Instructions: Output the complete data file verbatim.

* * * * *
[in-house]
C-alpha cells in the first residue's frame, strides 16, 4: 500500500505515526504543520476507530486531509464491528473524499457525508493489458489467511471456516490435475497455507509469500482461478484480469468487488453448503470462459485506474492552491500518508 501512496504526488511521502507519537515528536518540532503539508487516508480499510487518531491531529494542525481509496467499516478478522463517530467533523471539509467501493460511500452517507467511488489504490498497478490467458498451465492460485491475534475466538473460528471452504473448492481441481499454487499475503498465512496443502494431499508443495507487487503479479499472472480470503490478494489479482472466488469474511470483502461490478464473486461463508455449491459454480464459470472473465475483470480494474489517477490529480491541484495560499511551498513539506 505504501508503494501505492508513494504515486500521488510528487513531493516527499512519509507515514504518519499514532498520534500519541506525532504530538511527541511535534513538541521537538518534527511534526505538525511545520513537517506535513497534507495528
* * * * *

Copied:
[in-house]
C-alpha cells in the first residue's frame, strides 16, 4: 500500500505515526504543520476507530486531509464491528473524499457525508493489458489467511471456516490435475497455507509469500482461478484480469468487488453448503470462459485506474492552491500518508 501512496504526488511521502507519537515528536518540532503539508487516508480499510487518531491531529494542525481509496467499516478478522463517530467533523471539509467501493460511500452517507467511488489504490498497478490467458498451465492460485491475534475466538473460528471452504473448492481441481499454487499475503498465512496443502494431499508443495507487487503479479499472472480470503490478494489479482472466488469474511470483502461490478464473486461463508455449491459454480464459470472473465475483470480494474489517477490529480491541484495560499511551498513539506 505504501508503494501505492508513494504515486500521488510528487513531493516527499512519509507515514504518519499514532498520534500519541506525532504530538511527541511535534513538541521537538518534527511534526505538525511545520513537517506535513497534507495528